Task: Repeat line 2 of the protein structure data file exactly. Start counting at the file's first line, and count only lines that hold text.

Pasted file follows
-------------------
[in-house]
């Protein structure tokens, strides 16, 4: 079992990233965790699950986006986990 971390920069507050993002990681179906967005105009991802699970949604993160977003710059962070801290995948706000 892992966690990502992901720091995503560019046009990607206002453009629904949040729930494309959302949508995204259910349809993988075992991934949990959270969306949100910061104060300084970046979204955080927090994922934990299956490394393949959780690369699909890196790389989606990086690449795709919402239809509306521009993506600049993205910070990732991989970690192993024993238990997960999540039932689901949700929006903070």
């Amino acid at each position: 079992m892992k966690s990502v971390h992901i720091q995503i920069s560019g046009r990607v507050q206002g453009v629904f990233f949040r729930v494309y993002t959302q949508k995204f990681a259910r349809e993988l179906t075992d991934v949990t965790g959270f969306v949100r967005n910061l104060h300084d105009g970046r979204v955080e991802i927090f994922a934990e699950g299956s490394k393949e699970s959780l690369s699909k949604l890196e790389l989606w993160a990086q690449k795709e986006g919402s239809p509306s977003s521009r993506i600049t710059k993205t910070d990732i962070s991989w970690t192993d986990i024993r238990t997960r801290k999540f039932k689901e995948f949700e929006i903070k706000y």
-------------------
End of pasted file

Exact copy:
């Protein structure tokens, strides 16, 4: 079992990233965790699950986006986990 971390920069507050993002990681179906967005105009991802699970949604993160977003710059962070801290995948706000 892992966690990502992901720091995503560019046009990607206002453009629904949040729930494309959302949508995204259910349809993988075992991934949990959270969306949100910061104060300084970046979204955080927090994922934990299956490394393949959780690369699909890196790389989606990086690449795709919402239809509306521009993506600049993205910070990732991989970690192993024993238990997960999540039932689901949700929006903070």